Furthermore, the observation that the guinea pig does not have sequences for the known saccharin TAS2Rs is consistent with the observation that saccharin failed to relax GPT. Saccharin was active in mice airways, which also express its receptor (7). Although we could not study expression of TAS2R1, the potency of its agonist thiamine was similar to that of chloroquine in GPT. The potency of thiamine was higher than expected from data in transfected HEK-293T cells (16). For noscapine, which was as potent as denatonium but did not induce the same strong relaxation as salbutamol in GPT, the potency is in accordance with the effect on hTAS2R14 in transfected HEK-293T cells. The low efficacy may thus relate to limited receptor expression. Taken together, the analysis comparing our current data with those on human TAS2Rs supports that denatonium, chloroquine, dextromethorphan, thiamine, and noscapine cause relaxations of GPT through activation of specific TAS2Rs.
In this study, TAS2R3, TAS2R4, and TAS2R10 transcripts were detected both in epithelial and smooth muscle cells of GPT. Although denudation of the tracheal epithelium caused small shifts of the concentration response curves for the bitter taste agonists, it did not remove the relaxant effects. Thus these results support that the relaxations to denatonium and chloroquine are mediated almost exclusively through a direct effect on the airway smooth muscle.
The effects of denatonium and chloroquine differed though. Whereas relaxations induced by denatonium were enhanced by treatment with either indomethacin or the EP1 receptor antagonist ONO-8130, the response to chloroquine was the same irrespective of whether spontaneous tone was abolished or not. The observations suggested that denatonium was unable to inhibit responses to PGE2, which is established to maintain the spontaneous tone of the preparation (18, 21). This mode of action was confirmed because denatonium failed to inhibit the contraction response both to PGE2 itself and the analog 17-phenyl trinor PGE2. The finding that the TP receptor antagonist SQ-29548 did not mimic the effects of indomethacin or the EP1 antagonist provided further strength to this conclusion. As we also found that denatonium did not induce release of PGE2 from the GPT, we can attribute the reduced response to denatonium in naïve preparations solely to its inability to counteract the part of the preload contributed by constitutive release of PGE2, and the data support that thiamine induces relaxation by the same PGE2-sensitive mechanism. A similar decrease in relaxation has been shown for the β2-adrenoceptor when the EP1 receptor is activated (15).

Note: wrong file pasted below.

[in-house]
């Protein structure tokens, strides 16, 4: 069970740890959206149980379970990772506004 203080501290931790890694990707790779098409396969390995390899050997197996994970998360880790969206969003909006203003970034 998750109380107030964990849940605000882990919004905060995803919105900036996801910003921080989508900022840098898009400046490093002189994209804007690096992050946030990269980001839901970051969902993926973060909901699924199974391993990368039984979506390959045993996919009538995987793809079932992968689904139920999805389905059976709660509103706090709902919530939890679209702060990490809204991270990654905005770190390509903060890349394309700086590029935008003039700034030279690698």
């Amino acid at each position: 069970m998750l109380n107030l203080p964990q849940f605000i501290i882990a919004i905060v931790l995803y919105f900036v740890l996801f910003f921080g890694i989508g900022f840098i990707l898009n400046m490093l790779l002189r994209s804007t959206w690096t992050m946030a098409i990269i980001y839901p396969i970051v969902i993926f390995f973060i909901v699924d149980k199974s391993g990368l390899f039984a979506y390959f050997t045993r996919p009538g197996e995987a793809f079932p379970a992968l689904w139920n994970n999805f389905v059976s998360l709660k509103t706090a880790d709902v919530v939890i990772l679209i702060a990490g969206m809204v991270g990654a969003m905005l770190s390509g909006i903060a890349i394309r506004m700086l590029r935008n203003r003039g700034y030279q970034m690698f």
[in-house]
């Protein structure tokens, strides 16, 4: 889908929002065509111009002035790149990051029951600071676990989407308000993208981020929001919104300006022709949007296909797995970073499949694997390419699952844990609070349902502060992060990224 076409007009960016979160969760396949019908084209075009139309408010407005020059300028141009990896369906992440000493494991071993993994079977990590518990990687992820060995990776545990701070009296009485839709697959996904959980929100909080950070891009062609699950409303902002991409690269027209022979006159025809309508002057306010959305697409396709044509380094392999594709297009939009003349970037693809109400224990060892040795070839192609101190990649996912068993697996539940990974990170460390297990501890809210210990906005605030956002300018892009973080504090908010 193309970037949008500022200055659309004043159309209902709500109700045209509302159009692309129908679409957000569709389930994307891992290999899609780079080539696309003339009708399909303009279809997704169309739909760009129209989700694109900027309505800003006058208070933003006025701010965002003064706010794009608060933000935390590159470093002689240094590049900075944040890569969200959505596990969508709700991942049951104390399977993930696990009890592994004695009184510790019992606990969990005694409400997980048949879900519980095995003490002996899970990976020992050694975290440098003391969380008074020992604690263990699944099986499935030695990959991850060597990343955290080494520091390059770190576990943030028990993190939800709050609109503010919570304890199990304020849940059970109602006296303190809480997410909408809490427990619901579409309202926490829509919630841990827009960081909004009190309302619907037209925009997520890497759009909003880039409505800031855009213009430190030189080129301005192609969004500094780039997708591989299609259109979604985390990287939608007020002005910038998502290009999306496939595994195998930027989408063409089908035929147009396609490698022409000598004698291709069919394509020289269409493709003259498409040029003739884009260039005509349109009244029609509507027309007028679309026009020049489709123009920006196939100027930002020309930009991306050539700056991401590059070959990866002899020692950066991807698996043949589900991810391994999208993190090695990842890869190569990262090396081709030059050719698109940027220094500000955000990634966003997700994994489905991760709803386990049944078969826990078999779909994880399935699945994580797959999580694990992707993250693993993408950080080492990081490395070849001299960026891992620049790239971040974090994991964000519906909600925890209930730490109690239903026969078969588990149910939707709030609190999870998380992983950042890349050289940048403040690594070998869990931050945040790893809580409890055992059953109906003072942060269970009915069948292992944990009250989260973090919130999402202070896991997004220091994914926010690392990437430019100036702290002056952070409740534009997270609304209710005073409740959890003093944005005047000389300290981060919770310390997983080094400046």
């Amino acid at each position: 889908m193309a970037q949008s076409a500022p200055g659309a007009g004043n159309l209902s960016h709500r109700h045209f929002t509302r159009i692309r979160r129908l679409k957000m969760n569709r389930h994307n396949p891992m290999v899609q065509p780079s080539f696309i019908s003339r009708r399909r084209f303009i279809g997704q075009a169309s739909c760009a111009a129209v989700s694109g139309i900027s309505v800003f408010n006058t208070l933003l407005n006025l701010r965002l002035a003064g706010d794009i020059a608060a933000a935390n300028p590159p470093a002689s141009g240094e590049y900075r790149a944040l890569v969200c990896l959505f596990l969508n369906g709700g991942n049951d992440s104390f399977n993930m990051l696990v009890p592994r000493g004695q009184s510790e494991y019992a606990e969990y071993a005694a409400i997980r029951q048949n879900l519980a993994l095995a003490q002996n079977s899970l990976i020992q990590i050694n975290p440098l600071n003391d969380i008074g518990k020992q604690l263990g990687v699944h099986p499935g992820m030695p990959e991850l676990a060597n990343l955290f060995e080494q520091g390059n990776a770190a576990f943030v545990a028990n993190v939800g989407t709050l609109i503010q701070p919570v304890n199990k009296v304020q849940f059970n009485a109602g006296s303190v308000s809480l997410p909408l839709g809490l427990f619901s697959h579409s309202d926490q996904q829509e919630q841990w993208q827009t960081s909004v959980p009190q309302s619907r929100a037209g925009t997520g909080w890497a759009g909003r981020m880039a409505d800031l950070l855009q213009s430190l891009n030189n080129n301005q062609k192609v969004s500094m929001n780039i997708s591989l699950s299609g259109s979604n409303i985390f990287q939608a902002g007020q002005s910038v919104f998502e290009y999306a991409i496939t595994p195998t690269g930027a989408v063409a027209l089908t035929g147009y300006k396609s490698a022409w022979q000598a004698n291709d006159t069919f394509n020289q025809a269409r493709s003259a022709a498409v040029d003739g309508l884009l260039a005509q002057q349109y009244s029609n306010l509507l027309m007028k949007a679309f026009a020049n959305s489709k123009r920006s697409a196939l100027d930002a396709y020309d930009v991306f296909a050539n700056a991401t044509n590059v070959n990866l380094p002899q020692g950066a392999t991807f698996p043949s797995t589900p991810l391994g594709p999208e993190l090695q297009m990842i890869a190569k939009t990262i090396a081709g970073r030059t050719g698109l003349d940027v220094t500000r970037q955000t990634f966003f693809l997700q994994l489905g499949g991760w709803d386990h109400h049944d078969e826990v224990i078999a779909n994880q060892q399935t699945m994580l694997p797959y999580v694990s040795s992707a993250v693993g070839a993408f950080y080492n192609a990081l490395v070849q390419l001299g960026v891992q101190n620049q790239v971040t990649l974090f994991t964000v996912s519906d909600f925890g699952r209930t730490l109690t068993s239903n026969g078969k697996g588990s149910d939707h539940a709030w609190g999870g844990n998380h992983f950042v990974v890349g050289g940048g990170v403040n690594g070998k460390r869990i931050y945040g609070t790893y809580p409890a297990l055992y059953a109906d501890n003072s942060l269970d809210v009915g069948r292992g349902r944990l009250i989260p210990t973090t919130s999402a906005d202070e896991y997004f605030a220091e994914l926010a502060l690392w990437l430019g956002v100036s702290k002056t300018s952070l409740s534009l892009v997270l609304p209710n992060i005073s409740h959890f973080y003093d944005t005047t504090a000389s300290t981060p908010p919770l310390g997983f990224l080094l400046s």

Our data furthermore indeed implicate that the TAS2R agonists denatonium and chloroquine mediated relaxations through different signaling pathways. Whereas denatonium failed to reverse on-going antigen-induced contractions in the OVA-model, as well as the contractions induced by any of the mediators of that response (histamine, U-46619 for PGD2/TXA2, and LTD4) (24), chloroquine was able to cause relaxations irrespective of contractile agonist. The difference in the effects of the two agonists was also shown when GPT was contracted with the different agonists after pretreatment with either denatonium or chloroquine. In these experiments, denatonium could again only reduce the effect of carbachol, whereas chloroquine decreased the effects of all contractile agonist used in the studies. The results further indicated that the denatonium-induced relaxation is dependent on the type of intracellular signaling induced by the particular agonist, whereas chloroquine-mediated relaxation responses appear to be signaling-independent, or at least via pathways that are able to counteract a broader range of signaling mechanisms.